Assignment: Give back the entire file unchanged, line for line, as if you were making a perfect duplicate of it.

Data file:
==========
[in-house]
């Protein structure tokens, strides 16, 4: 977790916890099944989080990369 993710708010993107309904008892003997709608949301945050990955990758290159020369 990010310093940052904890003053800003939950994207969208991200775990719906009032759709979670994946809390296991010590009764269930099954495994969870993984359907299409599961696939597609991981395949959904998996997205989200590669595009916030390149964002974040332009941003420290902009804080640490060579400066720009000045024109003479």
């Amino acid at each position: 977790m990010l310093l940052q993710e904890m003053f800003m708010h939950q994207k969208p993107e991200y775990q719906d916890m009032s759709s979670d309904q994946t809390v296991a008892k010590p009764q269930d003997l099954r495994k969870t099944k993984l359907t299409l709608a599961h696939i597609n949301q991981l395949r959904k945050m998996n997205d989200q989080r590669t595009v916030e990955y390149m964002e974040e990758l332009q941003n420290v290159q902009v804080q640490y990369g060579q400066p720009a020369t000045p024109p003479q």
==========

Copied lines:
[in-house]
């Protein structure tokens, strides 16, 4: 977790916890099944989080990369 993710708010993107309904008892003997709608949301945050990955990758290159020369 990010310093940052904890003053800003939950994207969208991200775990719906009032759709979670994946809390296991010590009764269930099954495994969870993984359907299409599961696939597609991981395949959904998996997205989200590669595009916030390149964002974040332009941003420290902009804080640490060579400066720009000045024109003479």
């Amino acid at each position: 977790m990010l310093l940052q993710e904890m003053f800003m708010h939950q994207k969208p993107e991200y775990q719906d916890m009032s759709s979670d309904q994946t809390v296991a008892k010590p009764q269930d003997l099954r495994k969870t099944k993984l359907t299409l709608a599961h696939i597609n949301q991981l395949r959904k945050m998996n997205d989200q989080r590669t595009v916030e990955y390149m964002e974040e990758l332009q941003n420290v290159q902009v804080q640490y990369g060579q400066p720009a020369t000045p024109p003479q």